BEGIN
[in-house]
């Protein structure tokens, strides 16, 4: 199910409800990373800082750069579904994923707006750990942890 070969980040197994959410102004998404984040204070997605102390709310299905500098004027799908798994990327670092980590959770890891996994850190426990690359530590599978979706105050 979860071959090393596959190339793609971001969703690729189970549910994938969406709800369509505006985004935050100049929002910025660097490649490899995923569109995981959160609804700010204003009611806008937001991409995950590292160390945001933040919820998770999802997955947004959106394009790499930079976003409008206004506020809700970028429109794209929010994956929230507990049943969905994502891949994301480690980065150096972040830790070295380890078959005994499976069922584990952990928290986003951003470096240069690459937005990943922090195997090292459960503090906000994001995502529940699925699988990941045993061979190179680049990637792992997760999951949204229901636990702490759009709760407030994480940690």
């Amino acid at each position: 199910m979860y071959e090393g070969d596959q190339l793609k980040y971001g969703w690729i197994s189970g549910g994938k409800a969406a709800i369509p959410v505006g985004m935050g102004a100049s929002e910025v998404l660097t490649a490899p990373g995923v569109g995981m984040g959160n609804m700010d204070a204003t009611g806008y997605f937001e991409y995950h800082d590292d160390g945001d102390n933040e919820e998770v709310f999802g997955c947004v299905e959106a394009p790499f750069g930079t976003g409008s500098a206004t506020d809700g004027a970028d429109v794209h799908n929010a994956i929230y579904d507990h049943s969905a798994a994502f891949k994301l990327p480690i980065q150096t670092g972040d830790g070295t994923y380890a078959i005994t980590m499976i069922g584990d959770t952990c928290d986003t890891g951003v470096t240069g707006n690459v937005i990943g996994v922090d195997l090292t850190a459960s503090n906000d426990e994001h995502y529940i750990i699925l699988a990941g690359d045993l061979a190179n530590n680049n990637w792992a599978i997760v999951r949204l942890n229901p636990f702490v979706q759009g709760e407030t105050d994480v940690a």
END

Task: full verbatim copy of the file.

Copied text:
[in-house]
């Protein structure tokens, strides 16, 4: 199910409800990373800082750069579904994923707006750990942890 070969980040197994959410102004998404984040204070997605102390709310299905500098004027799908798994990327670092980590959770890891996994850190426990690359530590599978979706105050 979860071959090393596959190339793609971001969703690729189970549910994938969406709800369509505006985004935050100049929002910025660097490649490899995923569109995981959160609804700010204003009611806008937001991409995950590292160390945001933040919820998770999802997955947004959106394009790499930079976003409008206004506020809700970028429109794209929010994956929230507990049943969905994502891949994301480690980065150096972040830790070295380890078959005994499976069922584990952990928290986003951003470096240069690459937005990943922090195997090292459960503090906000994001995502529940699925699988990941045993061979190179680049990637792992997760999951949204229901636990702490759009709760407030994480940690």
């Amino acid at each position: 199910m979860y071959e090393g070969d596959q190339l793609k980040y971001g969703w690729i197994s189970g549910g994938k409800a969406a709800i369509p959410v505006g985004m935050g102004a100049s929002e910025v998404l660097t490649a490899p990373g995923v569109g995981m984040g959160n609804m700010d204070a204003t009611g806008y997605f937001e991409y995950h800082d590292d160390g945001d102390n933040e919820e998770v709310f999802g997955c947004v299905e959106a394009p790499f750069g930079t976003g409008s500098a206004t506020d809700g004027a970028d429109v794209h799908n929010a994956i929230y579904d507990h049943s969905a798994a994502f891949k994301l990327p480690i980065q150096t670092g972040d830790g070295t994923y380890a078959i005994t980590m499976i069922g584990d959770t952990c928290d986003t890891g951003v470096t240069g707006n690459v937005i990943g996994v922090d195997l090292t850190a459960s503090n906000d426990e994001h995502y529940i750990i699925l699988a990941g690359d045993l061979a190179n530590n680049n990637w792992a599978i997760v999951r949204l942890n229901p636990f702490v979706q759009g709760e407030t105050d994480v940690a």